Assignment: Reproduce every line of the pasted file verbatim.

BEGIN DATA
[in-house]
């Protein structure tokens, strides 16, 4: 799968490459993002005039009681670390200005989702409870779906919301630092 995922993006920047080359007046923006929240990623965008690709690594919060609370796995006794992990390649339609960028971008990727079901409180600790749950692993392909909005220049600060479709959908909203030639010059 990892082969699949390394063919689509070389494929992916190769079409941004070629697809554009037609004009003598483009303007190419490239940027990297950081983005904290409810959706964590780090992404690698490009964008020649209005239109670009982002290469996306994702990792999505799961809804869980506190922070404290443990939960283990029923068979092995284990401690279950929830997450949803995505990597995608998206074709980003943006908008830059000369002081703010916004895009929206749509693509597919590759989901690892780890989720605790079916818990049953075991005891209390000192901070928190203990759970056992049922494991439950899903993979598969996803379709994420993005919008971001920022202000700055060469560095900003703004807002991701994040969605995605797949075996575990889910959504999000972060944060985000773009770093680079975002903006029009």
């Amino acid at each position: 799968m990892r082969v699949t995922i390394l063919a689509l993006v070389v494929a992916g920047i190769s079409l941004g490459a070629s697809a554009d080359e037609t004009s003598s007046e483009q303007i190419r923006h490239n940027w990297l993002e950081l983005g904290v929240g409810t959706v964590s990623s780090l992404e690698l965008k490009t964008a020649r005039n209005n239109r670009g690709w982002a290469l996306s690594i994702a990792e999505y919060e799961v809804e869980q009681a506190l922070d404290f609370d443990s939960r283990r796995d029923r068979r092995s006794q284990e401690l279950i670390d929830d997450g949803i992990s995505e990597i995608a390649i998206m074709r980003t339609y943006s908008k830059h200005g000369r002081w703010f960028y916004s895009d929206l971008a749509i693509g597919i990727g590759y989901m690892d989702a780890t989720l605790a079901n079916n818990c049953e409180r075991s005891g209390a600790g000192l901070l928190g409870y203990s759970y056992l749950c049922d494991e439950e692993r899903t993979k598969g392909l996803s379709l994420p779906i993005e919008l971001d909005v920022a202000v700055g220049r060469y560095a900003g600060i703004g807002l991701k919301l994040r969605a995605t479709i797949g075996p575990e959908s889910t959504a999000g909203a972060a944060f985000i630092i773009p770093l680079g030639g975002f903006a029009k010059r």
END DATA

[in-house]
């Protein structure tokens, strides 16, 4: 799968490459993002005039009681670390200005989702409870779906919301630092 995922993006920047080359007046923006929240990623965008690709690594919060609370796995006794992990390649339609960028971008990727079901409180600790749950692993392909909005220049600060479709959908909203030639010059 990892082969699949390394063919689509070389494929992916190769079409941004070629697809554009037609004009003598483009303007190419490239940027990297950081983005904290409810959706964590780090992404690698490009964008020649209005239109670009982002290469996306994702990792999505799961809804869980506190922070404290443990939960283990029923068979092995284990401690279950929830997450949803995505990597995608998206074709980003943006908008830059000369002081703010916004895009929206749509693509597919590759989901690892780890989720605790079916818990049953075991005891209390000192901070928190203990759970056992049922494991439950899903993979598969996803379709994420993005919008971001920022202000700055060469560095900003703004807002991701994040969605995605797949075996575990889910959504999000972060944060985000773009770093680079975002903006029009």
């Amino acid at each position: 799968m990892r082969v699949t995922i390394l063919a689509l993006v070389v494929a992916g920047i190769s079409l941004g490459a070629s697809a554009d080359e037609t004009s003598s007046e483009q303007i190419r923006h490239n940027w990297l993002e950081l983005g904290v929240g409810t959706v964590s990623s780090l992404e690698l965008k490009t964008a020649r005039n209005n239109r670009g690709w982002a290469l996306s690594i994702a990792e999505y919060e799961v809804e869980q009681a506190l922070d404290f609370d443990s939960r283990r796995d029923r068979r092995s006794q284990e401690l279950i670390d929830d997450g949803i992990s995505e990597i995608a390649i998206m074709r980003t339609y943006s908008k830059h200005g000369r002081w703010f960028y916004s895009d929206l971008a749509i693509g597919i990727g590759y989901m690892d989702a780890t989720l605790a079901n079916n818990c049953e409180r075991s005891g209390a600790g000192l901070l928190g409870y203990s759970y056992l749950c049922d494991e439950e692993r899903t993979k598969g392909l996803s379709l994420p779906i993005e919008l971001d909005v920022a202000v700055g220049r060469y560095a900003g600060i703004g807002l991701k919301l994040r969605a995605t479709i797949g075996p575990e959908s889910t959504a999000g909203a972060a944060f985000i630092i773009p770093l680079g030639g975002f903006a029009k010059r």